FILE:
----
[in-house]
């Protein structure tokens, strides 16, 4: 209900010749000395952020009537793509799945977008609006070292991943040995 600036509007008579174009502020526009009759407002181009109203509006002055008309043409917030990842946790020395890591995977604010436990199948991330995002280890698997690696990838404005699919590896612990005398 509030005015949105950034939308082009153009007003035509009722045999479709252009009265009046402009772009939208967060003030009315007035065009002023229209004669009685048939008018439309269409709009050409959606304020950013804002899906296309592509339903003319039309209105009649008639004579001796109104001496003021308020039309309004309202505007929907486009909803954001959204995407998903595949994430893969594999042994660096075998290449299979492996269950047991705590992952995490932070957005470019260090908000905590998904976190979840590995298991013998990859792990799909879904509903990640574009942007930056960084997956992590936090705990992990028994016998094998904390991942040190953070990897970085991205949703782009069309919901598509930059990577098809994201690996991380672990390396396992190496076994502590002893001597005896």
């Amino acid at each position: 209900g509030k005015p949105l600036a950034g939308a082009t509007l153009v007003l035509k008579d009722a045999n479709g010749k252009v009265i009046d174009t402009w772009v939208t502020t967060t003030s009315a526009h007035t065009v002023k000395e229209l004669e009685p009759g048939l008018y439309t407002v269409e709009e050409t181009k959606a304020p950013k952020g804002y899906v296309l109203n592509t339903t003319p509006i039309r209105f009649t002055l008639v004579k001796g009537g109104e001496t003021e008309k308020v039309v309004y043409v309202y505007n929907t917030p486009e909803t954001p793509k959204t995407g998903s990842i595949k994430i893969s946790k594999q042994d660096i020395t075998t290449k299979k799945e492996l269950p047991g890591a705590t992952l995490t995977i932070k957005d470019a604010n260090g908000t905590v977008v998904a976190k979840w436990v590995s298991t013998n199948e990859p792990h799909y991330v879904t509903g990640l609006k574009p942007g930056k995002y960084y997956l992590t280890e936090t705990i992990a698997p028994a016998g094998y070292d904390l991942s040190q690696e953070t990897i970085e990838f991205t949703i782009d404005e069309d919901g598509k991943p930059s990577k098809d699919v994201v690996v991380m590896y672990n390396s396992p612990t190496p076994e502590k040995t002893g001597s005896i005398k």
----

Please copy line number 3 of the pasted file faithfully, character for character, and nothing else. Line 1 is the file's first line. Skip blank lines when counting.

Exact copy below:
């Amino acid at each position: 209900g509030k005015p949105l600036a950034g939308a082009t509007l153009v007003l035509k008579d009722a045999n479709g010749k252009v009265i009046d174009t402009w772009v939208t502020t967060t003030s009315a526009h007035t065009v002023k000395e229209l004669e009685p009759g048939l008018y439309t407002v269409e709009e050409t181009k959606a304020p950013k952020g804002y899906v296309l109203n592509t339903t003319p509006i039309r209105f009649t002055l008639v004579k001796g009537g109104e001496t003021e008309k308020v039309v309004y043409v309202y505007n929907t917030p486009e909803t954001p793509k959204t995407g998903s990842i595949k994430i893969s946790k594999q042994d660096i020395t075998t290449k299979k799945e492996l269950p047991g890591a705590t992952l995490t995977i932070k957005d470019a604010n260090g908000t905590v977008v998904a976190k979840w436990v590995s298991t013998n199948e990859p792990h799909y991330v879904t509903g990640l609006k574009p942007g930056k995002y960084y997956l992590t280890e936090t705990i992990a698997p028994a016998g094998y070292d904390l991942s040190q690696e953070t990897i970085e990838f991205t949703i782009d404005e069309d919901g598509k991943p930059s990577k098809d699919v994201v690996v991380m590896y672990n390396s396992p612990t190496p076994e502590k040995t002893g001597s005896i005398k």